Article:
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Guerber/Miller Histories question


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Guest 4boys

I'm not quite sure how to ask this but I'm giving it a shot because no matter how many online samples of these books I look at, I still don't quite know!

 

It says that these books contain a strong Christian worldview woven throughout the text. I want to know what that means exactly... these days the word Christian can mean many different things. I am a conservative, Bible-believing Christian (if that helps) and I suppose what I am wanting to know is if the Christian worldview in these books is solidly biblical. Does that make sense?

 

I already bought the Story of the Ancient World and I love how it looks as I've skimmed it but I haven't read it right through yet. Are the other books in the series similar to the Ancient World one? IOW, if I read the first one, will I have my answer?

 

I don't really want to spend the $30 on each book and then be stuck with something that isn't what I thought it was.

 

Any comments are appreciated. I hope this made sense. :D

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My df, who is a conservative, YE, Bible-believing Christian, LOVES the Miller/Gruebers. She used the one after ancients--I don't know what it's called--it's the one that combines the Story of Old France and the English one, I think. SHe's a lit major and knows good writing.

Does that help?

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Guest 4boys
My df, who is a conservative, YE, Bible-believing Christian, LOVES the Miller/Gruebers. She used the one after ancients--I don't know what it's called--it's the one that combines the Story of Old France and the English one, I think. SHe's a lit major and knows good writing.

Does that help?

 

That does help, thanks. This might be one of those times when I need to just spend the money and see for myself.

 

But any other opinions are welcome!

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It says that these books contain a strong Christian worldview woven throughout the text. I want to know what that means exactly... these days the word Christian can mean many different things. I am a conservative, Bible-believing Christian (if that helps) and I suppose what I am wanting to know is if the Christian worldview in these books is solidly biblical. Does that make sense?

 

I haven't read all of the books in the series yet, but I would say that they are solidly biblical. The Ancient World one is perhaps the best example because the author went through and corrected the original narrative any time it was in conflict with the Biblical text.

 

In the new 3rd edition of The Story of the Greeks that is coming out, the stated changes are: "The new edition will include all the text of Guerber's history, with additional chapters at the beginning of the book on the rise of the Greeks from Japheth and the Tower of Babel dispersion, and the mythology of the Greeks from a corruption of the true history of the world recorded in Genesis. The new edition will also conclude with additional chapters covering the important events which occurred in Palestine during the reign of Alexander's generals, before the occupation by the Romans, which fulfilled Biblical prophecy."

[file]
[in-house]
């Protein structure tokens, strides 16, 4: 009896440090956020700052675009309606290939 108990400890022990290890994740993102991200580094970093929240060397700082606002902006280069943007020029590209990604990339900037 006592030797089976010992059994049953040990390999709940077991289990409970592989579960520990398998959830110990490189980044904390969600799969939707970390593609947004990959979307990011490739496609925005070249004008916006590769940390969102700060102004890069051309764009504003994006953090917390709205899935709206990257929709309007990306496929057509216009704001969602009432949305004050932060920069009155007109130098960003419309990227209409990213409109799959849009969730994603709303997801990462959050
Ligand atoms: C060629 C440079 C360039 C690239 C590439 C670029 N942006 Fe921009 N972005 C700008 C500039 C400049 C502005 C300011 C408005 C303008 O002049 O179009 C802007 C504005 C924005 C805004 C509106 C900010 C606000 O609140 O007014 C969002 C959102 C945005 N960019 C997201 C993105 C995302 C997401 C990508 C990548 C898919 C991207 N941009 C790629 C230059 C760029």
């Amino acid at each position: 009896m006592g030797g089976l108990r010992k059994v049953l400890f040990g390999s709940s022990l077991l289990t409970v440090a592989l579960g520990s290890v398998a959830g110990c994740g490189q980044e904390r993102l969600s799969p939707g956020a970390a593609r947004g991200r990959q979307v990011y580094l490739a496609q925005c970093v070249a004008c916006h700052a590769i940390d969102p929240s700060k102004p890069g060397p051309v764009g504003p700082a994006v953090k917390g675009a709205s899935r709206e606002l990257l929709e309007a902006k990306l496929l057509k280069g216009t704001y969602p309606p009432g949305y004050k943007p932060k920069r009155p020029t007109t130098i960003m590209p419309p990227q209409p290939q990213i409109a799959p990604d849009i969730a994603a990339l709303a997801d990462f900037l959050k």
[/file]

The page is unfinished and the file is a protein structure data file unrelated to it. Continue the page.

The current edition of The Story of the Romans is identically to the original with a few typos corrected. A more Biblical view of the earliest settlers can be found in the publisher's preface.

 

The Story of the Middle Ages has corrections to the origins of the different groups of people.

 

Timelines in all the books correspond to a young earth view and follow Ussher's chronology for their earliest dating. HTH

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Erin,

 

I used Story of the Thirteen Colonies and Story of the Great Republic. Because they aren't of Biblical times they probably could be used by someone from a secular point of view, because they only have occasional references. I think anything more though would feel forced. I really enjoyed them.

 

You probably can just take a look at the free online versions to get a feel for them. Christine Miller always details what she changes in the beginning of each book, so if you can across something you didn't like you could ask one of us if it has been changed.

 

Heather

 

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Erin, the books are not going to CONTRADICT anything you believe, but they do not go to lengths to communicate particular religious viewpoints or interpretations of the history either. So for instance in the american history books you'll have inclusion of america's religious history, exclusion of propoganda and pc spin, but you also won't have any particular additional religious commentary you might be looking for like a strongly providential viewpoint (like in America's Providential History or another such book that would have a lot of interpretation).

 

I think what you haven't asked here is the age-appropriateness, which came up in another thread recently. I have almost all the books, but they're really overkill for the ages of your dc (age 7 and under). I'd save your money and buy them later. The ancient history one is biblical history and more accessible, but even it would be better later, with a bit older kids.

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